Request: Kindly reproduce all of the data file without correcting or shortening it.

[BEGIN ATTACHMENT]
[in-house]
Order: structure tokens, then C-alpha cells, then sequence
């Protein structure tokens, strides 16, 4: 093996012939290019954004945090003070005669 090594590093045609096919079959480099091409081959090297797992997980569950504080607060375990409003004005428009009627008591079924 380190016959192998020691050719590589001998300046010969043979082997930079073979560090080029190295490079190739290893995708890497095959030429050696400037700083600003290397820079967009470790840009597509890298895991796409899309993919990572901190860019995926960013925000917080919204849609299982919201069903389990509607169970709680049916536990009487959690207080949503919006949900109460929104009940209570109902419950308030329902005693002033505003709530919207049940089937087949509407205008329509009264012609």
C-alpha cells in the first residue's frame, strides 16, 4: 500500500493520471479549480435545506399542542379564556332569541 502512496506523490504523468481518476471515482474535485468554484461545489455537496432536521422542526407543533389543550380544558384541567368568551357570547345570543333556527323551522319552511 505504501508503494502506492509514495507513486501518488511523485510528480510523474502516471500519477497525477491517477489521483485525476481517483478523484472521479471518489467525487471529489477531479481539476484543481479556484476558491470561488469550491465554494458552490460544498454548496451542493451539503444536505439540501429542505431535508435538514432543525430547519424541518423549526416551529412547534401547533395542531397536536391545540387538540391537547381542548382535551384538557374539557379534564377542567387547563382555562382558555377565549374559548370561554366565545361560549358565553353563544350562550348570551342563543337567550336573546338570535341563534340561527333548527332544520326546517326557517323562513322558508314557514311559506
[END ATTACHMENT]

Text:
[in-house]
Order: structure tokens, then C-alpha cells, then sequence
């Protein structure tokens, strides 16, 4: 093996012939290019954004945090003070005669 090594590093045609096919079959480099091409081959090297797992997980569950504080607060375990409003004005428009009627008591079924 380190016959192998020691050719590589001998300046010969043979082997930079073979560090080029190295490079190739290893995708890497095959030429050696400037700083600003290397820079967009470790840009597509890298895991796409899309993919990572901190860019995926960013925000917080919204849609299982919201069903389990509607169970709680049916536990009487959690207080949503919006949900109460929104009940209570109902419950308030329902005693002033505003709530919207049940089937087949509407205008329509009264012609």
C-alpha cells in the first residue's frame, strides 16, 4: 500500500493520471479549480435545506399542542379564556332569541 502512496506523490504523468481518476471515482474535485468554484461545489455537496432536521422542526407543533389543550380544558384541567368568551357570547345570543333556527323551522319552511 505504501508503494502506492509514495507513486501518488511523485510528480510523474502516471500519477497525477491517477489521483485525476481517483478523484472521479471518489467525487471529489477531479481539476484543481479556484476558491470561488469550491465554494458552490460544498454548496451542493451539503444536505439540501429542505431535508435538514432543525430547519424541518423549526416551529412547534401547533395542531397536536391545540387538540391537547381542548382535551384538557374539557379534564377542567387547563382555562382558555377565549374559548370561554366565545361560549358565553353563544350562550348570551342563543337567550336573546338570535341563534340561527333548527332544520326546517326557517323562513322558508314557514311559506